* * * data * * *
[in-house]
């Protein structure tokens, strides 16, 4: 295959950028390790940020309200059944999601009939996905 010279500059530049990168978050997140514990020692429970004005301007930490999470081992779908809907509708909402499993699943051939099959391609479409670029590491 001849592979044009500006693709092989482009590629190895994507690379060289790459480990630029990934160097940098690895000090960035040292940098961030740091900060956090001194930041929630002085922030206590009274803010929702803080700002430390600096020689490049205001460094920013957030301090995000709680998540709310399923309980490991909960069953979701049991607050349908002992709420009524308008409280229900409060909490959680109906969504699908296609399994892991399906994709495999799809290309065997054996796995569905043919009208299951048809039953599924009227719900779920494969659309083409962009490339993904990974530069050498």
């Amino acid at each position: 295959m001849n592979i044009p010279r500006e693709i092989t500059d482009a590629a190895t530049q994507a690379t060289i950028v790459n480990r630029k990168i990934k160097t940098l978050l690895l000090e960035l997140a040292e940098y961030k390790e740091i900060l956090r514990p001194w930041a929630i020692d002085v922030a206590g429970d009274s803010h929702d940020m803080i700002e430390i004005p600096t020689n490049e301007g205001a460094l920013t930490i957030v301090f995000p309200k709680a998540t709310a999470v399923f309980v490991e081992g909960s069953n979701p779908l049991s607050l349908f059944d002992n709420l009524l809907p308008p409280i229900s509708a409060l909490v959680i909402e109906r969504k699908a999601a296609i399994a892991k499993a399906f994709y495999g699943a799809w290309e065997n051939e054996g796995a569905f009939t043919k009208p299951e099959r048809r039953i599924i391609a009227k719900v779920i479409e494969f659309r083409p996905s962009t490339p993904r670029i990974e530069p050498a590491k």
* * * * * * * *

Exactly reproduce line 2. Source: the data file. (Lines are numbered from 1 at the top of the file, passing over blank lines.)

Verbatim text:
């Protein structure tokens, strides 16, 4: 295959950028390790940020309200059944999601009939996905 010279500059530049990168978050997140514990020692429970004005301007930490999470081992779908809907509708909402499993699943051939099959391609479409670029590491 001849592979044009500006693709092989482009590629190895994507690379060289790459480990630029990934160097940098690895000090960035040292940098961030740091900060956090001194930041929630002085922030206590009274803010929702803080700002430390600096020689490049205001460094920013957030301090995000709680998540709310399923309980490991909960069953979701049991607050349908002992709420009524308008409280229900409060909490959680109906969504699908296609399994892991399906994709495999799809290309065997054996796995569905043919009208299951048809039953599924009227719900779920494969659309083409962009490339993904990974530069050498």